UPDATE: What Putin and Saudi king's buddy act means for the oil market
By William Watts, MarketWatch
Putin, Saudi king meet as Russia signals openness to extending oil output curbs
Russian President Vladimir Putin staged a lavish welcome (https://www.wsj.com/articles/putin-saudi-king-explore-deeper-cooperation-1507224720) for Saudi Arabia's King Salman on Thursday, cementing a relationship that could have long-lasting effects on the global oil market.
A warming relationship between Moscow and Riyadh has seen Russia, which isn't a member of the Organization of the Petroleum Exporting Countries, join a Saudi-led effort by the cartel to cut crude oil output by nearly 1.8 million barrels a day this year in an effort to rebalance the global market. The Moscow meeting between the two leaders is seen by analysts as a venue to deepen the relationship and, in the near term, allow the Saudis to nudge Russia toward extending the pact.
Indeed, Michael Tran, commodities strategist at RBC Capital Markets, said in a note that coordination on oil policy is perhaps the "biggest deliverable" to result from the relationship, "with Russia abandoning its longstanding aversion to cooperating with OPEC and essentially assuming the role of de facto co-president this year." (See chart above.)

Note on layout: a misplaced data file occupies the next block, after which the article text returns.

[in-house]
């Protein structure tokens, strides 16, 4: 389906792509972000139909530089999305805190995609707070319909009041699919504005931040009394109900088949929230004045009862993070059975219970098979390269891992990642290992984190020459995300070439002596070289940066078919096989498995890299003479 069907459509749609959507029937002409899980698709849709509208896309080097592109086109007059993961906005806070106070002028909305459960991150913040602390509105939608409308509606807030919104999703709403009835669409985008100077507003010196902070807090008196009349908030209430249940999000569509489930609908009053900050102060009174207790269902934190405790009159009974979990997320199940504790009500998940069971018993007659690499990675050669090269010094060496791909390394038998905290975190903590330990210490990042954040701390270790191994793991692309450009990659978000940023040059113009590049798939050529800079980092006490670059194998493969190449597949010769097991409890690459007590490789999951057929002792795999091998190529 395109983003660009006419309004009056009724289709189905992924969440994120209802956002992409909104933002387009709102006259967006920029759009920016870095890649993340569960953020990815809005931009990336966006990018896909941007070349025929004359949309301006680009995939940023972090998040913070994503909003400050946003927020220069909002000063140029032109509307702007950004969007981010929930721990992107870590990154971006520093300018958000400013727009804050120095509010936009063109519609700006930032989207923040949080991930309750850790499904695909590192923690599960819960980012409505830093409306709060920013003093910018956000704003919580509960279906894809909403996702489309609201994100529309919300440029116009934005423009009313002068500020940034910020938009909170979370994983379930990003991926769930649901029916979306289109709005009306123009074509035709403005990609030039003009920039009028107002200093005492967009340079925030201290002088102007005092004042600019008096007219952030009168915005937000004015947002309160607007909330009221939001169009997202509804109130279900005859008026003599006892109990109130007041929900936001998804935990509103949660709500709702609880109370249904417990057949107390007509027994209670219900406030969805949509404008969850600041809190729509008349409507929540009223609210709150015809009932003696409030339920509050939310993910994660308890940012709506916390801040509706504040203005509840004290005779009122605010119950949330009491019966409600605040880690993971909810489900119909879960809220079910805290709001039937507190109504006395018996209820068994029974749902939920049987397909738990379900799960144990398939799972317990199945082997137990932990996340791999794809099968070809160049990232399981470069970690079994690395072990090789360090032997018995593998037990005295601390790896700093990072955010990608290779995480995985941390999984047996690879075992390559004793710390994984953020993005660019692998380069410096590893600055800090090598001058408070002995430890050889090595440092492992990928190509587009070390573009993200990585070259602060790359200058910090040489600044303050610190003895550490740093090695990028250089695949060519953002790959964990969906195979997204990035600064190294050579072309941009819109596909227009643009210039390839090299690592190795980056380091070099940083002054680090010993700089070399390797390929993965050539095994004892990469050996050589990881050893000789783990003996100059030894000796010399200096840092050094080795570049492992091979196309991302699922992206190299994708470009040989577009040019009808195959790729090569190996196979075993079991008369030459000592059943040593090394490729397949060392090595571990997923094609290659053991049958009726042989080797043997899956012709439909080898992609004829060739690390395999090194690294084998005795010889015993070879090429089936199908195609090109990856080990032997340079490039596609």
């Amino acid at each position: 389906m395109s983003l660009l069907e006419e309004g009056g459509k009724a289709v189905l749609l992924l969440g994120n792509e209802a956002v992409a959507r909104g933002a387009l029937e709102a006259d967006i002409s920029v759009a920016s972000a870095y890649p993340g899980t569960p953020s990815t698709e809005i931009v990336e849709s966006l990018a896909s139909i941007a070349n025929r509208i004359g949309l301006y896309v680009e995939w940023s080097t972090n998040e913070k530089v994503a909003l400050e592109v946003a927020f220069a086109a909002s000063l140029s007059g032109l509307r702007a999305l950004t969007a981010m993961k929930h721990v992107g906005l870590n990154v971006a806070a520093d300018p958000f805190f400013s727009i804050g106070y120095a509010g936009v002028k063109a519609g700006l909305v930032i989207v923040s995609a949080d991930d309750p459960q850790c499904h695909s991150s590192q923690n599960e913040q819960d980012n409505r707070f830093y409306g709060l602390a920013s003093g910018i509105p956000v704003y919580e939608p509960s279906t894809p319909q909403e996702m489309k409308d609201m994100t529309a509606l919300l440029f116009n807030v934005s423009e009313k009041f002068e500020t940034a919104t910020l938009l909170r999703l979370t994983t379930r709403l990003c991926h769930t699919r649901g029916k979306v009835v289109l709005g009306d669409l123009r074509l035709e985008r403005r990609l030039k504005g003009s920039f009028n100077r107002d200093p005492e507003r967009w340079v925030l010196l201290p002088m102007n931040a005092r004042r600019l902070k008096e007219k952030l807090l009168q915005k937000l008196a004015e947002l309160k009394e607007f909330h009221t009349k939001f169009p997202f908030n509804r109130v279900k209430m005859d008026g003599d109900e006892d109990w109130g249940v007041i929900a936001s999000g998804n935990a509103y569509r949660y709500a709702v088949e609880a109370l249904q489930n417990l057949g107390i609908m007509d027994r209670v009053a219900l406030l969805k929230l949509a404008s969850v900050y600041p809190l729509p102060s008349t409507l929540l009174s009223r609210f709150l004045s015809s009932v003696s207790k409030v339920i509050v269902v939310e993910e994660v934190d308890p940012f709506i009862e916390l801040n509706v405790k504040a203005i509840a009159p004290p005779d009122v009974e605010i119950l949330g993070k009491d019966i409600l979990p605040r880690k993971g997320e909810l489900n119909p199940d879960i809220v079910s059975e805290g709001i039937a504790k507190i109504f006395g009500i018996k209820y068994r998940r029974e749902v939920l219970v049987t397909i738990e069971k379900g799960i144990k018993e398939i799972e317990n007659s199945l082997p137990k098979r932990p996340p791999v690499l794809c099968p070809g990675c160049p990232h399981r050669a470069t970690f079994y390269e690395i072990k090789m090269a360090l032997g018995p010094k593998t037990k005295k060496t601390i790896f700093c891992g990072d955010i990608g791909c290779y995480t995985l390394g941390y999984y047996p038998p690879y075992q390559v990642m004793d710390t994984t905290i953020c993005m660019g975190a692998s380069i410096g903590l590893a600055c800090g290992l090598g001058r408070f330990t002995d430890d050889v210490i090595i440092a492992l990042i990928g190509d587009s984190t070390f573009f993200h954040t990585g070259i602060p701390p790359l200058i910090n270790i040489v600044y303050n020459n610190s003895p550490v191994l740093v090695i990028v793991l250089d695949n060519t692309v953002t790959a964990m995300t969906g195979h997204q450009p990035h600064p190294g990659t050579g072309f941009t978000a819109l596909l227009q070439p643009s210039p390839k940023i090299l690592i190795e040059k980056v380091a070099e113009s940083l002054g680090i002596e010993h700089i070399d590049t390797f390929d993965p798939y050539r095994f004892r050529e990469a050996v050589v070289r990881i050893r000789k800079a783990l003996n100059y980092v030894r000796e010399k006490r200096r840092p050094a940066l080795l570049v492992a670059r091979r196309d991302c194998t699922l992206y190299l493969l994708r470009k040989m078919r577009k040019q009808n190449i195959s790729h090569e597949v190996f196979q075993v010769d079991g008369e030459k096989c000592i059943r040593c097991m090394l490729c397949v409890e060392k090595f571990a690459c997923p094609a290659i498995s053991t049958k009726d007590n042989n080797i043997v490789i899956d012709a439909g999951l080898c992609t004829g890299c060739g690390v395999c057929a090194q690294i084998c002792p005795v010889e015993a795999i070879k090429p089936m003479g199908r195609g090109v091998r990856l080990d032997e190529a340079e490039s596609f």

In addition, Putin looks like he's not about to give up the "co-pilot" role soon, Tran wrote, with Russia signaling it might be willing to extend the agreement to the end of 2018.
That signal helped buoy crude-oil futures (http://www.marketwatch.com/story/oil-prices-stabilize-after-us-production-hits-july-2015-highs-2017-10-05) on Thursday, traders said, with Brent crude , the global benchmark, rising $1.28 in London, and West Texas Intermediate crude , the U.S. benchmark, rising 93 cents to $50.91 a barrel.
-William Watts; 415-439-6400; AskNewswires@dowjones.com